“The most important thing a leader can do for his or her Airmen is to give them time. Time to get to know them, their goals, their motivation and their challenges. They take the time to talk to their Airmen about their future. They take the time to help their Airmen when they are in need. A good leader makes the Airmen their top priority. When you talk to that Airman across from you, be sure that they know that their issues are one of your top priorities.”
In other words, the popular image of the hard-nosed, tough-talking leader is not the style Aaron adopted. Instead, he listened. He connected. He chose patience over petulance and gentleness over power at every turn. He constantly watched the work environment to measure how much people wanted to be there. He considered that a strong indication of their commitment level, which he saw as a mirror of his own leadership. His track record proves that leaders can extract better performance with a human touch than through direction and control.
Start with the facts, and if possible, end there. Aaron always said that the facts of a situation are usually enough. When we focus on the facts, they usually light the way, allowing us to save the heavy analysis for when it matters most. This was his way of keeping things as simple as he could for himself, his troops, and his audiences. I remember asking him for advice once concerning a disciplinary issue in my squadron. I explained it to him at length and in detail. He said “OK, now leave out all the descriptive language and just recite the facts.” When I did so, the way forward was obvious. Sometimes, Chewy was Yoda.
Stay Positive. I’ve never met a more optimistic person. Talk to the people who knew and worked with him and you’ll hear the same thing again and again. Positive Mental Attitude (PMA) was Aaron’s trademark, and he believed in it. He wouldn’t abide negativity, and constantly sought to find and convert it. He never fell into the trap of saying “if you don’t do this or say that or believe in this, you’re in the wrong line of work.” He always formulated ideas positively. He believed it was contagious, and that optimism could actually enhance productivity while steeling people against the pressures of the work environment. PMA was Aaron’s version of “The Force,” a unique and powerful thing capable of overpowering adversaries when effectively harnessed. He used The Force for good, and taught many others to do the same.
Stay Healthy. Fighting with a chronic health issue has a way of building perspective, and Aaron let that perspective register. He knew he couldn’t take care of anyone else if he didn’t first take care of himself. He saw it as a duty. He ran all the time while refusing to take credit by classifying himself “a runner.” Nonetheless, he was indeed an avid distance runner who scarcely let a day go by without piling up mileage.
I bumped into him just before the Cooper River Bridge Run a few years ago. We chatted and talked about the race as the sun came up. Once the gun went off, he got into his zone and zipped away, leaving me in the dust for the entire 10k. So much for him not being a “runner.” I spent the next year trying to improve my time, inspired by his commitment to staying in shape as he worked through the array of challenges cancer had left on his doorstep. As far as I could see, he’d politely stepped over those challenges and focused on what he could control. In doing so, he won the ultimate victory. He refused to mope or wallow. He just kept moving.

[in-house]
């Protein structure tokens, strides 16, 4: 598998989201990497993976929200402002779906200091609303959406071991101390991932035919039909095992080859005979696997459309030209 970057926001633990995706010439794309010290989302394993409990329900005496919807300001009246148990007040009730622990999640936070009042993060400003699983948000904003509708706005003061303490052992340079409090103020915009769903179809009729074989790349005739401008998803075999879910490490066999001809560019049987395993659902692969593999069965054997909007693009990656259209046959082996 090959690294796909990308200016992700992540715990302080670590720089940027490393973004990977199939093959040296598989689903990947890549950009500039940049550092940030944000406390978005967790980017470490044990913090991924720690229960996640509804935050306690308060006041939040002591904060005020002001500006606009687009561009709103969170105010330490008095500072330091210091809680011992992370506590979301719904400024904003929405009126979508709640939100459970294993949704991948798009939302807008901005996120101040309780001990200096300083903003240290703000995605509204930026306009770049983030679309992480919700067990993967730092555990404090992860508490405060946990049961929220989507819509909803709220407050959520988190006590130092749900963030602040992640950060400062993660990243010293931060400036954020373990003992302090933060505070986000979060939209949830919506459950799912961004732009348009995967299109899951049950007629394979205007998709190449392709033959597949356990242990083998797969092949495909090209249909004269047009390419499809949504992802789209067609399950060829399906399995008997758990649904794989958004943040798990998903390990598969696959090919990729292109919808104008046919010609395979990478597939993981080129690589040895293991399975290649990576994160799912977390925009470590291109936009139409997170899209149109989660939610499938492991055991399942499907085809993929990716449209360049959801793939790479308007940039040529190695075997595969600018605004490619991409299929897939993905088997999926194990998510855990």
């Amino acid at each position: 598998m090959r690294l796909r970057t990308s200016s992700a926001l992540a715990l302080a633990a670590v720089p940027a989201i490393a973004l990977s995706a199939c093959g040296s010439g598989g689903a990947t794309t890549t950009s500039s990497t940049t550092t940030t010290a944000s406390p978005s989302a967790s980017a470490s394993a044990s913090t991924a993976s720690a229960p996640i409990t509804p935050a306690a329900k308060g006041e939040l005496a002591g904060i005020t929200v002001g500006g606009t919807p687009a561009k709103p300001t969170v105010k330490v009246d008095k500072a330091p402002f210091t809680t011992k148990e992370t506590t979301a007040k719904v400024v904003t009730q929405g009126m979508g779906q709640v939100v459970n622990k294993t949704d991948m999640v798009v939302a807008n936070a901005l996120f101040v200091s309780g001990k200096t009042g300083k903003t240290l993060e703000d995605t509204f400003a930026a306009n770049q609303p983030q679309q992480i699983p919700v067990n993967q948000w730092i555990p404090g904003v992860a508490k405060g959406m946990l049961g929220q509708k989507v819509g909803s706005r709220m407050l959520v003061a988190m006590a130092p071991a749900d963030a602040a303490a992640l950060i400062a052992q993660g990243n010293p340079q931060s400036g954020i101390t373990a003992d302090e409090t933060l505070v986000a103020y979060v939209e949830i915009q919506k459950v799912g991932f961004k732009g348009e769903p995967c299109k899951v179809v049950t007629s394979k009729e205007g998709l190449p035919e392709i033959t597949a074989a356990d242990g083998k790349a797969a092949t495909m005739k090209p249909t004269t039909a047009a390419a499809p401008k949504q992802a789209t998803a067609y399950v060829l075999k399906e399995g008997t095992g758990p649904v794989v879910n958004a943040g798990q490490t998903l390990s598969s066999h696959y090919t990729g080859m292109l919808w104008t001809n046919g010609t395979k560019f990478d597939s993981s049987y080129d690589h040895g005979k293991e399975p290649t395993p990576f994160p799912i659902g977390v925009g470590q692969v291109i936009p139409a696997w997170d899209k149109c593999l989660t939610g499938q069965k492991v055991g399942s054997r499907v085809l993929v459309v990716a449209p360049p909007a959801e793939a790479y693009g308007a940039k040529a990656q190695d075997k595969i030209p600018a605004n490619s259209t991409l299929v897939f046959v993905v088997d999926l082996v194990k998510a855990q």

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That’s leadership, isn’t it? It’s about keeping your eyes forward and inspiring others to move forward with you. It’s about focusing on where you’re going rather than coming up with reasons not to go there. It’s about looking back enough to navigate forward, and not much more. It’s about paying attention to the road ahead, and running toward the obstacles that await rather than sitting down and hoping in vain that you’ll never need to confront them. Aaron was a running metaphor of these ideas. His example will continue its steady jog, personified by the scores of people he influenced, the leaders he created, and the PMA he cultivated far and wide.
Aaron once wrote that leadership is “not rocket science. It’s harder.” He was commenting on the fact that leaders don’t have handy rules that guide them in every situation, and can’t expect the certainty provided by the laws of nature. They have to rely on judgment and intuition. Most of all, they have to know the people they’re leading. But even if he thought it was difficult, he made it look easy.
Aaron believed so passionately in the power of PMA — his version of “The Force” — that he marked every day by reciting three positives, and encouraged his friends to do the same. Here are my three for today:
- I knew Aaron Burgstein.
- I’m a better person for knowing him.
- Even though he’s gone, his example endures.
Here’s to a man and a leader who will never be replaced, but who will hopefully be mimicked for ages to come . . . and to using The Force for good.